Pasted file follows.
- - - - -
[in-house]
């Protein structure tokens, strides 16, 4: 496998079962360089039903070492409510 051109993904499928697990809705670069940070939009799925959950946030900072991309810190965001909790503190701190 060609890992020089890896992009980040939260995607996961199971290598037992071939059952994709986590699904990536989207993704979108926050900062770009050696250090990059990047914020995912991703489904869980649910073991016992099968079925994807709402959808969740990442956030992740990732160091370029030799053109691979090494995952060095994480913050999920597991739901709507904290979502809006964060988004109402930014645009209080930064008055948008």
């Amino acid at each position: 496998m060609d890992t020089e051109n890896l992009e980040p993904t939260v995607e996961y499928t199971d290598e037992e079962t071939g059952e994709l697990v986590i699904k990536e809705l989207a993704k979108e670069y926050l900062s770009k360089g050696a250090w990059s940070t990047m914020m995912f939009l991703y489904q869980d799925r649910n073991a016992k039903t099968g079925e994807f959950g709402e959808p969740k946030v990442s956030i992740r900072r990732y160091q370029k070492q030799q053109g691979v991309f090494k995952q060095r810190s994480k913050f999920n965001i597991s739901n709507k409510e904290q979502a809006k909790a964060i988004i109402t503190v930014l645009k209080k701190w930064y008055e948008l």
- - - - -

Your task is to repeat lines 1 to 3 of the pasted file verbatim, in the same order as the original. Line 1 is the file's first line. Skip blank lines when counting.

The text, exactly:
[in-house]
């Protein structure tokens, strides 16, 4: 496998079962360089039903070492409510 051109993904499928697990809705670069940070939009799925959950946030900072991309810190965001909790503190701190 060609890992020089890896992009980040939260995607996961199971290598037992071939059952994709986590699904990536989207993704979108926050900062770009050696250090990059990047914020995912991703489904869980649910073991016992099968079925994807709402959808969740990442956030992740990732160091370029030799053109691979090494995952060095994480913050999920597991739901709507904290979502809006964060988004109402930014645009209080930064008055948008």
């Amino acid at each position: 496998m060609d890992t020089e051109n890896l992009e980040p993904t939260v995607e996961y499928t199971d290598e037992e079962t071939g059952e994709l697990v986590i699904k990536e809705l989207a993704k979108e670069y926050l900062s770009k360089g050696a250090w990059s940070t990047m914020m995912f939009l991703y489904q869980d799925r649910n073991a016992k039903t099968g079925e994807f959950g709402e959808p969740k946030v990442s956030i992740r900072r990732y160091q370029k070492q030799q053109g691979v991309f090494k995952q060095r810190s994480k913050f999920n965001i597991s739901n709507k409510e904290q979502a809006k909790a964060i988004i109402t503190v930014l645009k209080k701190w930064y008055e948008l």